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Vietnam war

This Vietnam War timeline was compiled by Alpha story writers. It spans the time from the gradual retreat of the Americans to the North Vietnamese victory and reunification. If you have an event, date, or schedule to suggest, please contact Alpha History.

January: The US Congress decides to withdraw all American troops from Vietnam by the end of the year.
January 4th: Talking about the war in Vietnam, Richard Nixon suggests that "the end is in sight".
January 6th: US Secretary of Defense Melvin Laird tells the media that Vietnamization is proceeding ahead of schedule.
February 8th: The government of South Vietnam announces that its troops have crossed the border to attack the enemy in Laos.
March 24th: The North Vietnamese Army (NVA) is said to have brought large quantities of artillery near the South Vietnamese border.
March 29th: Lieutenant William Calley is on charges of murder for his role in the Mein Lai Massacre. Calley is sentenced to life imprisonment, which is later reduced to 10 years. Four of Calley's colleagues are acquitted.
April 6th: The first all-South Vietnamese offensive, Operation Lam Son 719, fails with the loss of 8,000 men.
April 24th: More than 200,000 people take part in a protest march against the Vietnam War in Washington DC.
June: The New York Times begins publishing the 'Pentagon Papers': top secret documents leaked by Daniel Ellsberg.
June 15th: Nixon tries to prevent the further publication of the "Pentagon Papers" through legal action, which ultimately fails.
June 21st: After months of troop withdrawals, the number of US military personnel in Vietnam has fallen to 244,900.
June 22nd: The US Senate passes a resolution calling for the withdrawal of all American troops by the end of the year.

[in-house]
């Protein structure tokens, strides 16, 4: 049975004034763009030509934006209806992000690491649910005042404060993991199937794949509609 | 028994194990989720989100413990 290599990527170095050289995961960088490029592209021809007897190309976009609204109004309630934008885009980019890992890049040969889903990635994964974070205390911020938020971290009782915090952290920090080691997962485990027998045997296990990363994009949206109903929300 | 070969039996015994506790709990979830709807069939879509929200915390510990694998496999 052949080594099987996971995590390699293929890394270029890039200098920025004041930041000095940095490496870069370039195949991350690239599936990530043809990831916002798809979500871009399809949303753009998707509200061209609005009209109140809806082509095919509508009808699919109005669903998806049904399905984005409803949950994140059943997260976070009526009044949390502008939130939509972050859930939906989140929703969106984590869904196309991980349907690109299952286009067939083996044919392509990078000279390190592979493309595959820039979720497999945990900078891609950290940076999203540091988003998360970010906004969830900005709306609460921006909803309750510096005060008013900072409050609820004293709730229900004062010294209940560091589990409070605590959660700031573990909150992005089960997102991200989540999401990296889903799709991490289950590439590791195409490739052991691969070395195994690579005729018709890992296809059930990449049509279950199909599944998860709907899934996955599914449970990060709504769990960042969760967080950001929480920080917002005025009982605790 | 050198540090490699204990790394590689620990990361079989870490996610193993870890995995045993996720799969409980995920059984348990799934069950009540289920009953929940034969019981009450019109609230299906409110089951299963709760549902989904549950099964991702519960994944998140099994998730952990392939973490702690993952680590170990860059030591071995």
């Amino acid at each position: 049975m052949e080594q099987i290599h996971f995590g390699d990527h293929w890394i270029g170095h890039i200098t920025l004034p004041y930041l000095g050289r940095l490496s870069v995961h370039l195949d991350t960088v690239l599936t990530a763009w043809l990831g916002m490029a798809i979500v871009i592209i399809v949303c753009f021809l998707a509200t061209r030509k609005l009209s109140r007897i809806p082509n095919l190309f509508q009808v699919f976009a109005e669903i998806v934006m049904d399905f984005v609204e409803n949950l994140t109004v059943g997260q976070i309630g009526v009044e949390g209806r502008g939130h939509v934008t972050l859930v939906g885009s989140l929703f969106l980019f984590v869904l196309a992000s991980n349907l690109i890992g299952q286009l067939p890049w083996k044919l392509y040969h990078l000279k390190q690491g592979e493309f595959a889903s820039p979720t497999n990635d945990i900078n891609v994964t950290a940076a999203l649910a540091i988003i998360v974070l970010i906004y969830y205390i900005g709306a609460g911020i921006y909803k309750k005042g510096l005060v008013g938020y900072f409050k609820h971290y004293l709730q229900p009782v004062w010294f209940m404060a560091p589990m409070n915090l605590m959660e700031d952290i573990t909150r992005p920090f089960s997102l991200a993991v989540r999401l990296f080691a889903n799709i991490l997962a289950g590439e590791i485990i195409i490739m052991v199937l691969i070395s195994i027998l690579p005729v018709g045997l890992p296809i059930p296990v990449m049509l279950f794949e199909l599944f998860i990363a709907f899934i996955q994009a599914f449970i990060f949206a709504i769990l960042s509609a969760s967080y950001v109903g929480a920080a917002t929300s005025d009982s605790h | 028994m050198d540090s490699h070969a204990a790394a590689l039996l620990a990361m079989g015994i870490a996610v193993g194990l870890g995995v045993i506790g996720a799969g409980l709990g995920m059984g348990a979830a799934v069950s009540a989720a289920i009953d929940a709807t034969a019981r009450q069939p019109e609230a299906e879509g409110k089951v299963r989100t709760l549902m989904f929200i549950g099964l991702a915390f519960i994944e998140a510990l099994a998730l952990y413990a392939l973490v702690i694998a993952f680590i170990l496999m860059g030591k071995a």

July 9th: American Security Advisor Henry Kissinger arrives in China to prepare for President Nixon's visit in the New Year.
August 18th: Australia and New Zealand announce plans to withdraw their troops from Vietnam.
October 3rd: South Vietnamese President Nguyen Van Thieu is elected President for another four years and triggers a wave of Viet Cong attacks.
November 12th: Richard Nixon informs the American press that the US combat troops only perform defensive tasks and leave the offensive to the ARVN.
November 29th: In Moscow, a delegation from North Vietnam signed an agreement with the Soviet government on the continuation of military and economic aid.
December 31st: 1971 ends with just over 156,000 U.S. military personnel still in Vietnam.

January 25th: Richard Nixon and Nguyen Van Thieu announce an eight-point peace plan for Vietnam. Your proposal is again rejected by Hanoi.
February 21st: Nixon begins a historic visit to communist China and meets with Mao Zedong and other Chinese leaders. His visit resulted in the US recognizing the Chinese government and restoring diplomatic relations.
March 10th: The 101st Airborne Division is the last full US division to withdraw from Vietnam.
March 23rd: American delegates, frustrated by delays and lack of cooperation from the North Vietnamese delegates, suspend the Paris peace negotiations.
March 30th: North Vietnamese armed forces start the Easter offensive and conquer South Vietnam near Khe Sahn. With only 6,000 US combat troops left in the country, defense is almost entirely left to the ARVN.
April 15th: President Nixon orders massive bombing raids against North Vietnam in retaliation for the Easter offensive.
April 15th: The escalation of fighting in Vietnam has sparked protests in the United States for several days. Hundreds of students are arrested.
April 27th: The Paris peace talks will continue.
May 4th: The Paris peace talks collapse again. US and South Vietnamese negotiators are pulling out, citing lack of progress.
May 11th: In South Vietnam, martial law is declared in response to increasing attacks by the Viet Cong and increasing panic.
May 22nd: Richard Nixon meets with the Soviet leader Leonid Brezhnev and asks him to bring the Soviet arms shipments back to North Vietnam. Brezhnev refuses.
June 17th: The Watergate Hotel in Washington DC has broken into. This marked the beginning of the Watergate scandal, which ended in 1974 with Nixon's resignation.
July 13th: The Paris peace talks will resume.